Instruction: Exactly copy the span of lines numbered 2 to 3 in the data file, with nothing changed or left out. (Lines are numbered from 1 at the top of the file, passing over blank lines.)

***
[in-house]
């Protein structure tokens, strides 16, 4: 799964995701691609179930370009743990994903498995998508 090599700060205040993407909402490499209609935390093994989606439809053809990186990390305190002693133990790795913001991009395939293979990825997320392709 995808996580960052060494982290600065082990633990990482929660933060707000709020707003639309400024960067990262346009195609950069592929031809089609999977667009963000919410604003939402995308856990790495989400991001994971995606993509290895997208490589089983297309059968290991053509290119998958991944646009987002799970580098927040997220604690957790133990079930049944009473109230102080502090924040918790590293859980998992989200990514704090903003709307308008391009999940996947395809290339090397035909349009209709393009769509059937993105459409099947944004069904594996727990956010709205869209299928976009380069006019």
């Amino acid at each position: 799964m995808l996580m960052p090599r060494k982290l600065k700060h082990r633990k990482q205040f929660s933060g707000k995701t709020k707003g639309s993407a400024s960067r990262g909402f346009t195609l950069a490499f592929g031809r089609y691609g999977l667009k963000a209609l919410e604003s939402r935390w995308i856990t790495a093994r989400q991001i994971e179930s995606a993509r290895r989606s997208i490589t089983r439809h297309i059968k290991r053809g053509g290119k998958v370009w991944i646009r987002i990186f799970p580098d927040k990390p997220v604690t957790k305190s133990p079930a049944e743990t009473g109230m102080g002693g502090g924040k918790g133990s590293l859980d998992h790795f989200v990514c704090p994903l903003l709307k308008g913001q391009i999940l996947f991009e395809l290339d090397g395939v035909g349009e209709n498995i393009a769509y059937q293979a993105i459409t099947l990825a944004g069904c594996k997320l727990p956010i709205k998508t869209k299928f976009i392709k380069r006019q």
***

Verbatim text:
């Protein structure tokens, strides 16, 4: 799964995701691609179930370009743990994903498995998508 090599700060205040993407909402490499209609935390093994989606439809053809990186990390305190002693133990790795913001991009395939293979990825997320392709 995808996580960052060494982290600065082990633990990482929660933060707000709020707003639309400024960067990262346009195609950069592929031809089609999977667009963000919410604003939402995308856990790495989400991001994971995606993509290895997208490589089983297309059968290991053509290119998958991944646009987002799970580098927040997220604690957790133990079930049944009473109230102080502090924040918790590293859980998992989200990514704090903003709307308008391009999940996947395809290339090397035909349009209709393009769509059937993105459409099947944004069904594996727990956010709205869209299928976009380069006019």
């Amino acid at each position: 799964m995808l996580m960052p090599r060494k982290l600065k700060h082990r633990k990482q205040f929660s933060g707000k995701t709020k707003g639309s993407a400024s960067r990262g909402f346009t195609l950069a490499f592929g031809r089609y691609g999977l667009k963000a209609l919410e604003s939402r935390w995308i856990t790495a093994r989400q991001i994971e179930s995606a993509r290895r989606s997208i490589t089983r439809h297309i059968k290991r053809g053509g290119k998958v370009w991944i646009r987002i990186f799970p580098d927040k990390p997220v604690t957790k305190s133990p079930a049944e743990t009473g109230m102080g002693g502090g924040k918790g133990s590293l859980d998992h790795f989200v990514c704090p994903l903003l709307k308008g913001q391009i999940l996947f991009e395809l290339d090397g395939v035909g349009e209709n498995i393009a769509y059937q293979a993105i459409t099947l990825a944004g069904c594996k997320l727990p956010i709205k998508t869209k299928f976009i392709k380069r006019q």